Every year thousands of people walk the trail of the Camino de Santiago, a pilgrimage across Spain to the shrine of the apostle St. James. Despite its religious beginnings, now the people who undertake the pilgrimage come for all kinds of reasons. Some do it for an interesting vacation. Some were inspired by the film The Way. Some seek spiritual guidance or are searching for meaning. There are as many different reasons to hike the 600 km trail as there are people who walk it. Director Tristan Cook has taken this route with his film Strangers on the Earth. It isn’t about a single story. Like the Camino itself, the film explores the many different paths that lead people to partake in Europe’s most popular pilgrimage.

Illustrated by mostly generic images of people walking the Camino, Strangers on the Earth lets the people partaking in the pilgrimage tell their own stories. Cook speaks to people from all over Europe and North America, engaging a mosaic of people from all different walks of life. Each person is given time to reflect on their reasons for walking the Camino and what it means to them.

The result is a philosophical discussion on life and spirituality that is both fascinating and insightful. While the images feel repetitive, people’s insights into life and spirituality make for incredibly stimulating intellectual listening. And that’s where Strangers on the Earth lacks. It’s less of an audiovisual experience and more of an audio experience with assisting images. There is a lot of talk of the beauty of the trail, but this is never quite captured by the images of the film. The only major asset to having a visual component to the film is the benefit of subtitles. This allows for every individual to speak in their own words, which captures the far-reaching, universal feel of the Camino in a way that would be lost if Strangers on the Earth lost its visual component.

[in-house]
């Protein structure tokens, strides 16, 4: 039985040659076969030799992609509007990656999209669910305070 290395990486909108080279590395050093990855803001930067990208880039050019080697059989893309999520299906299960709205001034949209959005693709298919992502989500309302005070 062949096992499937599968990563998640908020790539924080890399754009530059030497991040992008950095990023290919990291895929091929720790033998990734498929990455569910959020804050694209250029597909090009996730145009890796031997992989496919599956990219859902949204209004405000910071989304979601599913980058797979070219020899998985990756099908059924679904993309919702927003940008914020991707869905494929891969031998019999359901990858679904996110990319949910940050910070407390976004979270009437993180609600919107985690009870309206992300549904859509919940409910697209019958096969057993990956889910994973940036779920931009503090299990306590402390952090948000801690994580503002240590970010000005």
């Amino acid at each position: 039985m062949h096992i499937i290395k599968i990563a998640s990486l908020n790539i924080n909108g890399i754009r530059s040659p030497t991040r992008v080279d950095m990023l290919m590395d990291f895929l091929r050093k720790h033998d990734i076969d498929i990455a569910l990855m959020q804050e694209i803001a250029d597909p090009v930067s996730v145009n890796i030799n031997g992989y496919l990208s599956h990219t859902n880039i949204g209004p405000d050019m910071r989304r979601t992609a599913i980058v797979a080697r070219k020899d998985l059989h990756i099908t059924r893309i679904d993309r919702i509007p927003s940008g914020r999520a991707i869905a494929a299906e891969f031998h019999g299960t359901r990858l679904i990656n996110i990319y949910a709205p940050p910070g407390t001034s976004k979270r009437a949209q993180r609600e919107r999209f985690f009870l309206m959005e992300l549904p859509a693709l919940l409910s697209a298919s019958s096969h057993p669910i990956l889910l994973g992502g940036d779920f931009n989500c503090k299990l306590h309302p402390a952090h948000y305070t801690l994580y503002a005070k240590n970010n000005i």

Strangers on the Earth represents a missed opportunity for Cook visually. With all the intellectual content he had access to, Cook had the opportunity to match the big ideas with a more visually experimental documentary. It could be argued that he didn’t want to take away from the words’ power, but a film needs to work on multiple levels. Strangers on the Earth provides intellectually stimulating content with its audio. Visually, it never manages to rise to the same level.